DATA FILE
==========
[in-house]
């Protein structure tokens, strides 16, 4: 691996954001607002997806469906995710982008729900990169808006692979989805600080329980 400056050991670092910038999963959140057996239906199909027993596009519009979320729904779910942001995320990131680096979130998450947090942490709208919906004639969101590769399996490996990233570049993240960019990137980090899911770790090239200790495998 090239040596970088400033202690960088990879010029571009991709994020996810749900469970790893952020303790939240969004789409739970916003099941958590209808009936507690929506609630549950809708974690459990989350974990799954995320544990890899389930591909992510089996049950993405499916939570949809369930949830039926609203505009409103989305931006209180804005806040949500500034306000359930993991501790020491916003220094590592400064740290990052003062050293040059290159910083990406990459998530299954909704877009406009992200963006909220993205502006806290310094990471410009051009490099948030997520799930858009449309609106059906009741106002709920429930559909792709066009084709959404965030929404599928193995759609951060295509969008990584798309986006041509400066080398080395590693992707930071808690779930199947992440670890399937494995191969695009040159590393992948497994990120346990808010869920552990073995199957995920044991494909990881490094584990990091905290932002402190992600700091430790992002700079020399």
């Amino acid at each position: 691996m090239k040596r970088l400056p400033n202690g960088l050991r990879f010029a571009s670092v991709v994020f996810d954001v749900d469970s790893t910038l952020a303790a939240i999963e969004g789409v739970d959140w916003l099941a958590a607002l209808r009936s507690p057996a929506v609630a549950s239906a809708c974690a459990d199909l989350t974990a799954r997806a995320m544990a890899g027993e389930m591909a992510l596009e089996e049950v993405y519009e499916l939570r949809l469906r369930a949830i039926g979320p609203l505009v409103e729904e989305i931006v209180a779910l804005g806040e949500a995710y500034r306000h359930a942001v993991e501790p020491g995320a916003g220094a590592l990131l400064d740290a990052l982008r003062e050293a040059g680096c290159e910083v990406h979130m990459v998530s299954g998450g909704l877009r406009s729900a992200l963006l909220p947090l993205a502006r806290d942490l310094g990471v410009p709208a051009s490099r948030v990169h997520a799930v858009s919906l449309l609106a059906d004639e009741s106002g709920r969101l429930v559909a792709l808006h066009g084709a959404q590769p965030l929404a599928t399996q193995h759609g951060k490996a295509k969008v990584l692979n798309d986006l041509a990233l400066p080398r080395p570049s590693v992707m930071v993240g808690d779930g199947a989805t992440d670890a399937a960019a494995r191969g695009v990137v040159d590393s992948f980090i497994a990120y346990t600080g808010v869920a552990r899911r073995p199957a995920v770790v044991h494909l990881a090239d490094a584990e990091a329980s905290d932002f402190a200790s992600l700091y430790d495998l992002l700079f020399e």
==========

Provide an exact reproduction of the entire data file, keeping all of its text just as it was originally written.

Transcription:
[in-house]
């Protein structure tokens, strides 16, 4: 691996954001607002997806469906995710982008729900990169808006692979989805600080329980 400056050991670092910038999963959140057996239906199909027993596009519009979320729904779910942001995320990131680096979130998450947090942490709208919906004639969101590769399996490996990233570049993240960019990137980090899911770790090239200790495998 090239040596970088400033202690960088990879010029571009991709994020996810749900469970790893952020303790939240969004789409739970916003099941958590209808009936507690929506609630549950809708974690459990989350974990799954995320544990890899389930591909992510089996049950993405499916939570949809369930949830039926609203505009409103989305931006209180804005806040949500500034306000359930993991501790020491916003220094590592400064740290990052003062050293040059290159910083990406990459998530299954909704877009406009992200963006909220993205502006806290310094990471410009051009490099948030997520799930858009449309609106059906009741106002709920429930559909792709066009084709959404965030929404599928193995759609951060295509969008990584798309986006041509400066080398080395590693992707930071808690779930199947992440670890399937494995191969695009040159590393992948497994990120346990808010869920552990073995199957995920044991494909990881490094584990990091905290932002402190992600700091430790992002700079020399």
């Amino acid at each position: 691996m090239k040596r970088l400056p400033n202690g960088l050991r990879f010029a571009s670092v991709v994020f996810d954001v749900d469970s790893t910038l952020a303790a939240i999963e969004g789409v739970d959140w916003l099941a958590a607002l209808r009936s507690p057996a929506v609630a549950s239906a809708c974690a459990d199909l989350t974990a799954r997806a995320m544990a890899g027993e389930m591909a992510l596009e089996e049950v993405y519009e499916l939570r949809l469906r369930a949830i039926g979320p609203l505009v409103e729904e989305i931006v209180a779910l804005g806040e949500a995710y500034r306000h359930a942001v993991e501790p020491g995320a916003g220094a590592l990131l400064d740290a990052l982008r003062e050293a040059g680096c290159e910083v990406h979130m990459v998530s299954g998450g909704l877009r406009s729900a992200l963006l909220p947090l993205a502006r806290d942490l310094g990471v410009p709208a051009s490099r948030v990169h997520a799930v858009s919906l449309l609106a059906d004639e009741s106002g709920r969101l429930v559909a792709l808006h066009g084709a959404q590769p965030l929404a599928t399996q193995h759609g951060k490996a295509k969008v990584l692979n798309d986006l041509a990233l400066p080398r080395p570049s590693v992707m930071v993240g808690d779930g199947a989805t992440d670890a399937a960019a494995r191969g695009v990137v040159d590393s992948f980090i497994a990120y346990t600080g808010v869920a552990r899911r073995p199957a995920v770790v044991h494909l990881a090239d490094a584990e990091a329980s905290d932002f402190a200790s992600l700091y430790d495998l992002l700079f020399e």